Marketing and Customer Relationships

Marketing today is very much focused upon business relationships, especially in the B2B markets. Historically companies would manufacture products that would be promoted to customers. However as markets have become more competitive, marketing companies seek to attract customer by building strong relationships so that customers are ‘retained’ i.e. you keep hold of your customers. This is the basis for relationship marketing, which we consider here as marketing and the customer relationship.
Think about the value-added, high quality airlines, such as Emirates. Companies such as these are specialists in building the customer relationship and it is obvious that they add value at each customer contact point. You are treated to high levels of customer service from the moment that you check-in, during your flight and even when you have finished using their service. For example, airlines have air miles promotions and upgrades which keep the customer flying with the company and ‘retains’ them as a customer.

The key to relationship marketing is the long-term customer relationship. So if you recall your introduction to marketing definitions, this is at opposite ends of the scale to be production or product orientation which is the basis for modern marketing. As a rule of thumb, relationship marketing tends to be practised well in the airline industry and in the travel industry. However branding is another way of maintaining the customer relationship, as is innovation and design. Nike and Apple may not deliver the same amount of face-to-face relationship building, but they do have very loyal long-term customers. Try to think of other examples of businesses that practice strong relationship marketing.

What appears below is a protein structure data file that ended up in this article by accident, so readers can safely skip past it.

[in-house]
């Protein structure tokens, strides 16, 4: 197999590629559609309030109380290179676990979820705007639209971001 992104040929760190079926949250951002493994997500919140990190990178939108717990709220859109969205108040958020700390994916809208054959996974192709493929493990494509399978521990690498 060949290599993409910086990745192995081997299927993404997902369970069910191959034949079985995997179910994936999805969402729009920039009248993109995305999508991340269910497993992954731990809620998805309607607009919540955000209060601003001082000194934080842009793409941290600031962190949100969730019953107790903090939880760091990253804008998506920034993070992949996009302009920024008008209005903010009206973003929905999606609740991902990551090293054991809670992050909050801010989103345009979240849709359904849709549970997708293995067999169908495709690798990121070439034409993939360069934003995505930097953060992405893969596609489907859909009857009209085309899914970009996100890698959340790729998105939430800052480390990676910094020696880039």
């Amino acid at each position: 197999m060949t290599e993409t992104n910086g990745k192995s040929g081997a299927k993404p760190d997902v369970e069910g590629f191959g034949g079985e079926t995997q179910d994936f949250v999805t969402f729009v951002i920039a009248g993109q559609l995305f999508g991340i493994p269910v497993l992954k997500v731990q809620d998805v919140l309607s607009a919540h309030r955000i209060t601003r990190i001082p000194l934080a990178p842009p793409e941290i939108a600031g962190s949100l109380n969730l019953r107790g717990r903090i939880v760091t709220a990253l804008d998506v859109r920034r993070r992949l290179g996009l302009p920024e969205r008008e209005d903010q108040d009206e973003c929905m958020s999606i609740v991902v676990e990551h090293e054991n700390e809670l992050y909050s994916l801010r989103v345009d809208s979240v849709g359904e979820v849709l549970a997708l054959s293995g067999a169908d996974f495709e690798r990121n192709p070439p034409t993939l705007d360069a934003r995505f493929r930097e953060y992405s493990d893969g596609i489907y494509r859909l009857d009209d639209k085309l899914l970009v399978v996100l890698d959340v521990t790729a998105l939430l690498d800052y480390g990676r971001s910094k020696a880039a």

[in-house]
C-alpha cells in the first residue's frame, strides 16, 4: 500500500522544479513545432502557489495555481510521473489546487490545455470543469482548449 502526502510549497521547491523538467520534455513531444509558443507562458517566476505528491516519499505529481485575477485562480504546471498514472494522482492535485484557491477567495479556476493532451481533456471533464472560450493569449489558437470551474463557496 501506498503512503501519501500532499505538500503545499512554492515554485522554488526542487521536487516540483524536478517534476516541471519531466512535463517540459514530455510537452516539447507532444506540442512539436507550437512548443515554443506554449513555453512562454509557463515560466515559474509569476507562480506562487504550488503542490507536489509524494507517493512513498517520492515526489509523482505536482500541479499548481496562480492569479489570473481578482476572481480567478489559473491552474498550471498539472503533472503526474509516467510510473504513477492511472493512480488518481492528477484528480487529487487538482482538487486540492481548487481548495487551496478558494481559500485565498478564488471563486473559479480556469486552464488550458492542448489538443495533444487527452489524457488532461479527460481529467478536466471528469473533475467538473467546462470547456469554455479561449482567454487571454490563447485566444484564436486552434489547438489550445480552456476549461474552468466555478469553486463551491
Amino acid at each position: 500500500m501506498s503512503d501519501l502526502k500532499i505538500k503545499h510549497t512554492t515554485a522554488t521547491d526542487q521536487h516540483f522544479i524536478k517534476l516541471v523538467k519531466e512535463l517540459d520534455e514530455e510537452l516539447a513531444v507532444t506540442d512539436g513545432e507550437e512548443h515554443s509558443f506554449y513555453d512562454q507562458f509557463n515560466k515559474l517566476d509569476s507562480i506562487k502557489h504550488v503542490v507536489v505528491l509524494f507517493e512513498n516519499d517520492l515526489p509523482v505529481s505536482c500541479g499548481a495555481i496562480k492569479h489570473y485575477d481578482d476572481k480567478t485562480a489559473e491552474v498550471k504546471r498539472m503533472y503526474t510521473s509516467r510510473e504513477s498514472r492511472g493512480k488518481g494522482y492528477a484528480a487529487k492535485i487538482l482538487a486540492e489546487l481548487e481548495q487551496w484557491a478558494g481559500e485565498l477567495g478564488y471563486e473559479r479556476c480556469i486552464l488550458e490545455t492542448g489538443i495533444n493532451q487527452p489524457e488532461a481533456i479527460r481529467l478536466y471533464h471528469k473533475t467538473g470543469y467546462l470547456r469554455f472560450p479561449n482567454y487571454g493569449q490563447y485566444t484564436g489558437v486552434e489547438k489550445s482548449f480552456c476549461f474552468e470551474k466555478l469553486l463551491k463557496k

The marketing concept, customer focus and relationship marketing.

At this point in our studies we can now identify a path which connects the marketing concept, customer focus and relationship marketing. The marketing concept centres all organisational activities upon the customer (which is our customer focus) and if we think in terms of the long-term we have now added relationship marketing. Marketing focuses everything on our customer and their recruitment, their retention into the long-term, and finally marketing aims to extend products and services to the same customers from other product categories. So historically marketers would ‘acquire’ or recruit customers whereas today we acquire customers and then we ‘retain’ them.
There are a couple of theoretical tools that we can use here. So in this next section we are going to take a look at the Pareto principle and the loyalty ladder, which both help us to understand how we move from customer acquisition to customer retention and the implications for marketing.